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24 Jan 2015 | Author: | Comments Off on www.SupercarZone.com | Supercar Owners Reviews & Information

TVR Tuscan

Speed 6

A brief history of the TVR brand can be found documented in the archives of the SupercarZone website so I won’t bore you with model histories, when new the Tuscan was a new model in its own right, and part of Peter Wheeler’s master plan to Turn TVR into Blackpool’s answer to Ferrari.

A few years ago I reached that magical milestone in any father’s life, no not turning 50, I am talking about the day the last of your children have finished university and left home for the final time. If like me you have dreamed of this day, then no doubt like me you will have turned those hours of idly thumbing through Top Marques magazine into a plan to use all that newly available disposable cash for the first stage of your midlife crisis.

Following years of running powerful Japanese rice rockets and comfortable 4×4’s I could now look at a serious, fit for purpose sports car. TVR’s have always been a bucket list item for me, so following 2 years of Griffith ownership I have had 18 months with the Tuscan.

The shape of the Tuscan is a classic, turning heads almost everywhere it goes, even when in the company of much more exotic machinery. It shape is sensual, individual, and seductive whilst still screaming out brute force. Climb inside and you are greeted with a fully bespoke interior, in fact all interior leather, controls, instruments and design was produced by TVR in house (No Morris Marina switchgear for this model).

Even opening the doors to climb aboard is an event in itself, great fun watching people trying to get in the car for the first time (buttons tucked discreetly under each door mirror drop the window slightly and pop the door open), confused as to where the door handles are. Other clever design features include the removable Targa top that sits neatly over the top of the boot cavity, and the removable rear perspex screen which stows away in the boot to create an almost full convertible experience.

Featuring TVR’s own incredible straight six engine, producing between 360bhp and 400bhp in 4.0 litre guise dependent on specification (S models, and Red Rose performance packages were available), the Tuscan is fast enough to hold its own. Weighing in at just 1100kg it will hit 100mph from a standing start in 8.5 seconds, and for the brave of heart and large of brass appendages, onto a maximum speed of 185+ mph.

From and owners point of view putting the power down without wheel spin is the biggest challenge for the all important 0-60/0-100 times, and I can also confirm that above 150 mph the front does start to get alarmingly light and begins to meander a little making keeping it in a straight line a little buttock clenching. Adjustable shift lights are fitted to a pod on the top of the steering column but I seldom need them, the stern look from my wife in the passenger seat, the bark of the exhaust, and noise of the race derived speed six let me know when to change up or slow down.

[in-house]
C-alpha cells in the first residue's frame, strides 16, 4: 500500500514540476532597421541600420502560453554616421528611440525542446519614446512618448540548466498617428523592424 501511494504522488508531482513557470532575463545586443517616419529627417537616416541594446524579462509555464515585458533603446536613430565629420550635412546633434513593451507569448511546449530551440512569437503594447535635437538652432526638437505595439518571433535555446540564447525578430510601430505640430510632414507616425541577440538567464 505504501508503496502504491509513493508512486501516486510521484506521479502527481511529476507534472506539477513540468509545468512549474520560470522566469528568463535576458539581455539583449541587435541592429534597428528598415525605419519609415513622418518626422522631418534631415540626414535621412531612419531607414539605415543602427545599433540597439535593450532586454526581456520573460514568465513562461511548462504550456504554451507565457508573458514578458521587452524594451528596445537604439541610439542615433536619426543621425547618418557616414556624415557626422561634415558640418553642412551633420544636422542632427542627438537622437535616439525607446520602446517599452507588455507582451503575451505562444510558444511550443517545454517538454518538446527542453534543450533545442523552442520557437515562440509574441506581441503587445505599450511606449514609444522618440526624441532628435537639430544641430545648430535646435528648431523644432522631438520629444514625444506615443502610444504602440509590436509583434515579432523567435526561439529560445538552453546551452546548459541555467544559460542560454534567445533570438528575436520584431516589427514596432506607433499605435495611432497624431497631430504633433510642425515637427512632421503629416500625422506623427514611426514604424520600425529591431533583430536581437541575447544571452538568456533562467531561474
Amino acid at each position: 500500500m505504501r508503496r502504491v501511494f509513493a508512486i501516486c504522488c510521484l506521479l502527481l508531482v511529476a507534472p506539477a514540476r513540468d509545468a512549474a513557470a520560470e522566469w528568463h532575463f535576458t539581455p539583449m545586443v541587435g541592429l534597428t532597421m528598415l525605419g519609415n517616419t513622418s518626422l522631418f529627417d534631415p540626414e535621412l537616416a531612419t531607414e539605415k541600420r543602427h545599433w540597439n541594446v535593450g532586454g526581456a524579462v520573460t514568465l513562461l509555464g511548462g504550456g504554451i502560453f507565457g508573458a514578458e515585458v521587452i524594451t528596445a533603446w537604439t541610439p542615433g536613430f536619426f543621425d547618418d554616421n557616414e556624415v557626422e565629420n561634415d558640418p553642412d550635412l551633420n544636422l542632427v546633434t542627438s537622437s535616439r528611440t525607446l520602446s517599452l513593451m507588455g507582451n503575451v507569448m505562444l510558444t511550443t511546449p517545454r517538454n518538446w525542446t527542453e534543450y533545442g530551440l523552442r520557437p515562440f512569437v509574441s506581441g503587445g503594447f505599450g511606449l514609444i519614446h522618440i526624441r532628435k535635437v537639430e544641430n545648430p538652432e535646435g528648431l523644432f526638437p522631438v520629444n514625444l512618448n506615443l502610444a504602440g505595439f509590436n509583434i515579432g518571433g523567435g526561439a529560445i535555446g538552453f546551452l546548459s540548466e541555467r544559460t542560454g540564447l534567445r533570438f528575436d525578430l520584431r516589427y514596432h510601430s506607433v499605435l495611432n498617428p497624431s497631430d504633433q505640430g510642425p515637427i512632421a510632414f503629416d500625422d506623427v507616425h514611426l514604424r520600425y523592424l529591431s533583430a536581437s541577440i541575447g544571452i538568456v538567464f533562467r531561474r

Combine all this with the knowledge that if things start to go pear shaped there is little to no safety equipment on board- no traction control, no ABS, no air bags just an integrated roll cage and standard inertia reel seat belts (Gulp !), and discretion is the better part of valour in the case of the Tuscan.

Driving the Tuscan then demands respect. Fuel economy can vary from single digit figures to around 25mpg dependant on your right foot. Servicing can be reasonable again dependant on mileage and use.

Every 6000 miles, oil and filter and the usual health check comes in at around £300-£400. 12,000 miles sees the cam cover off and valve clearances/shims checked and adjusted, brake and clutch fluid etc, around £650 + plus parts.

In summary this unique vehicle has been a joy to own, performance, looks, and reasonable costs mean that it doesn’t require a remortgage to own or run, its handling is quick and sharp being based on the TVR Tuscan Race car series chassis and suspension set up, and the noise that the straight six engine produces through the motorbike rear exhaust cans is nothing short of spine tingling.

And what of the infamous TVR unreliability, well don’t believe everything you read, all manufacturers, and I mean all have one or two skeletons in the closet with regards to certain models in their histories.

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